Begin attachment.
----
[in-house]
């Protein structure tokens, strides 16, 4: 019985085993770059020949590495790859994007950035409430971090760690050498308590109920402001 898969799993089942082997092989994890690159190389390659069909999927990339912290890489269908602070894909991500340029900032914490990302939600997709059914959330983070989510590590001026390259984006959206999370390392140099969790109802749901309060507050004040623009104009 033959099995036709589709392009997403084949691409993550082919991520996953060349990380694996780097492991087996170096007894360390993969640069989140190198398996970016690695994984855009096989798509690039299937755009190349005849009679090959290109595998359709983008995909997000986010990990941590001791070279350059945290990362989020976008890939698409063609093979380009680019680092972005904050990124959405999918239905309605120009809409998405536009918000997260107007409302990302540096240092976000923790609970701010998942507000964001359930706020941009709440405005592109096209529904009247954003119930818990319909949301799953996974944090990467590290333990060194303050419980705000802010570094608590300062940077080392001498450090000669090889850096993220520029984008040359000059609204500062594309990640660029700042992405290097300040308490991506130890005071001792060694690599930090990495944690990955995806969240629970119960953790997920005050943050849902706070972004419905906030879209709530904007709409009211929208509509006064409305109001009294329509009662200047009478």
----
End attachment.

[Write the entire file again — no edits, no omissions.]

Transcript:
[in-house]
């Protein structure tokens, strides 16, 4: 019985085993770059020949590495790859994007950035409430971090760690050498308590109920402001 898969799993089942082997092989994890690159190389390659069909999927990339912290890489269908602070894909991500340029900032914490990302939600997709059914959330983070989510590590001026390259984006959206999370390392140099969790109802749901309060507050004040623009104009 033959099995036709589709392009997403084949691409993550082919991520996953060349990380694996780097492991087996170096007894360390993969640069989140190198398996970016690695994984855009096989798509690039299937755009190349005849009679090959290109595998359709983008995909997000986010990990941590001791070279350059945290990362989020976008890939698409063609093979380009680019680092972005904050990124959405999918239905309605120009809409998405536009918000997260107007409302990302540096240092976000923790609970701010998942507000964001359930706020941009709440405005592109096209529904009247954003119930818990319909949301799953996974944090990467590290333990060194303050419980705000802010570094608590300062940077080392001498450090000669090889850096993220520029984008040359000059609204500062594309990640660029700042992405290097300040308490991506130890005071001792060694690599930090990495944690990955995806969240629970119960953790997920005050943050849902706070972004419905906030879209709530904007709409009211929208509509006064409305109001009294329509009662200047009478």